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What studying a masters during a global pandemic taught me
Amy Fahey – April 6, 2021
How my MA year started vs. how my MA year ended were very different. Despite studying in the midst of a pandemic, I am so grateful for the overall experience. I explored a new city, made new friends, developed a new sense of independence and of course mastered the art of studying from home. Having my time on campus come to a halt in 2020 taught me so much and made me appreciate the little things.
Looking back at my first day, I remember stepping into my first lecture at Cardiff University knowing nobody and feeling very overwhelmed. I was very close to dropping out because I couldn’t convince myself that this was what I actually wanted. Little did I know that a year on, the people in that lecture were going to be my support system and the degree I now hold has opened up so many more doors for me. Over the past year all of us students have had to adapt, reflect on our life, and deal with additional stresses as a university student (as if there weren’t enough already). If I could give you three tips from my rollercoaster MA experience, they would have to be…
1. Make the most of your time on campus – you have much more independence so don’t be afraid to branch out and join societies and clubs still. Even though the work is more intense, I remember my class times were 3 hours a week (so worth the hefty investment). I had so much time spare that I didn’t want to just fill it with studying. I volunteered, worked part-time and explored a whole new city. When campus shut down in March 2020, I moved home and couldn’t help but feel upset that I was not making memories with my new friends and absorbing every last bit of the university culture. Seriously you never know when the world is going to shut down so throw yourself into the experience and take every opportunity!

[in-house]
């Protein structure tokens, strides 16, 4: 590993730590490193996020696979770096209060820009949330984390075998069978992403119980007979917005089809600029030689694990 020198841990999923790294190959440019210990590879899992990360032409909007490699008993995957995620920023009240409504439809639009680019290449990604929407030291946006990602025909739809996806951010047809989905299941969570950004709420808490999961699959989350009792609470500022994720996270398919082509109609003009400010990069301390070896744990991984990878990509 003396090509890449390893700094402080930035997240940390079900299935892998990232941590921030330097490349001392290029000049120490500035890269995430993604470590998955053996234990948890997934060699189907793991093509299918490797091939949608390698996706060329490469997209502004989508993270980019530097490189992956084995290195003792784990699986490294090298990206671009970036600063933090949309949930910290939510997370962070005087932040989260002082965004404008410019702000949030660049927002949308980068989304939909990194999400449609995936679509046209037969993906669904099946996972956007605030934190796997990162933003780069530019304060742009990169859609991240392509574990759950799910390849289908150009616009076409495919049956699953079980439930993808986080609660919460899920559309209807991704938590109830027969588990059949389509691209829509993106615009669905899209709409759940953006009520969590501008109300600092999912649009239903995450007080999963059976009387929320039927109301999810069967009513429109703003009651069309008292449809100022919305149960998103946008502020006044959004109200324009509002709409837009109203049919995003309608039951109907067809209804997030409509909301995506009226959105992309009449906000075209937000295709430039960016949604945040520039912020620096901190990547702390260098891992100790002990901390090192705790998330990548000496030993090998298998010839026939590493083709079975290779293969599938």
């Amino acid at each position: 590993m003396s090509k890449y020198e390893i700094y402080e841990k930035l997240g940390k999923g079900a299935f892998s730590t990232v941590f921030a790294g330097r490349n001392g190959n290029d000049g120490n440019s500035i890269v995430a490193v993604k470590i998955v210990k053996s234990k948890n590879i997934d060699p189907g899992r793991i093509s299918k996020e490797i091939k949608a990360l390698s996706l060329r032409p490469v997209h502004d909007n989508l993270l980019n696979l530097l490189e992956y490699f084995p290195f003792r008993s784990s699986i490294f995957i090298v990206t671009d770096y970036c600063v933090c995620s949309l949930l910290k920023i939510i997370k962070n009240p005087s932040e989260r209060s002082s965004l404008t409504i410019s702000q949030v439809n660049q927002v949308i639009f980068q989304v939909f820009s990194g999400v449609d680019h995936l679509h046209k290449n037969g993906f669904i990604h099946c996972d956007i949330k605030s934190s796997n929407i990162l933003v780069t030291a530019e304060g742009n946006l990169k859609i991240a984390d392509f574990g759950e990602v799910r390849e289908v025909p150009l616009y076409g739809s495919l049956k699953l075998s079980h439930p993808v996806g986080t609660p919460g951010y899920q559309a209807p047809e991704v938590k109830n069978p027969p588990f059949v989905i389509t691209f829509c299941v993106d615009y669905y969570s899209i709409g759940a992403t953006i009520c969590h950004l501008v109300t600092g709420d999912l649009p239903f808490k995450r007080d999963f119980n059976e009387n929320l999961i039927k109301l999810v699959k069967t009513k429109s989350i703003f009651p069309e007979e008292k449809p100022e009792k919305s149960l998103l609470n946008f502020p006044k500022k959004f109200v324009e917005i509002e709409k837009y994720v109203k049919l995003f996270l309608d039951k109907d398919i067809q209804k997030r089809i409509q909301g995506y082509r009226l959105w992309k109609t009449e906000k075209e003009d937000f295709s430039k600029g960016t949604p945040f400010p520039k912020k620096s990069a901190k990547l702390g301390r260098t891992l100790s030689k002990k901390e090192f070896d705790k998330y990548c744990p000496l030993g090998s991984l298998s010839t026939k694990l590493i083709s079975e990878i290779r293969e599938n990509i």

2. Don’t doubt yourself – Everyone is coming from different academic backgrounds so you’re not expected to all be on the same level. Building relationships with your classmates is super helpful (especially when you find yourself studying from home on zoom 24/7 with no idea what’s going on). It is very easy to think that everyone else is more advanced than you, or that you’re falling behind but that’s just your negative thoughts, not reality! Use your friends as much as you can – organise study groups, create a WhatsApp group where you can all ask questions (trust me no question is a stupid question). As soon as the pandemic hit, I’m not even joking, the group chat was hitting about 15 questions A DAY (mute please).
3. We don’t like to talk about it…but…the workload is heavier BUT much more manageable! I really recommend getting yourself into a regular routine to avoid feeling stressed and overwhelmed (…personal experience). Let’s face it, it is hard to stay focused and motivated when the world is in a pit of despair, but I came to love the word “routine”. Don’t overwork yourself and dedicate time to let go and have fun! I went from doing pub quizzes every Thursday to doing zoom quizzes with my course friends every Thursday! Even though I was studying from home, I really valued this virtual time with my friends.
If you’re in the mindset of ‘do I…don’t I’ about doing a Masters 100% DO IT. Even though I was on campus for a whole 7 months, they were the best 7 months. The jump from being an undergraduate to a postgraduate may seem daunting but I actually enjoyed my masters more! You have so much more freedom to express yourself in your work and actually be in control of your schedule! Not to mention…there are so many opportunities waiting for you on the other side.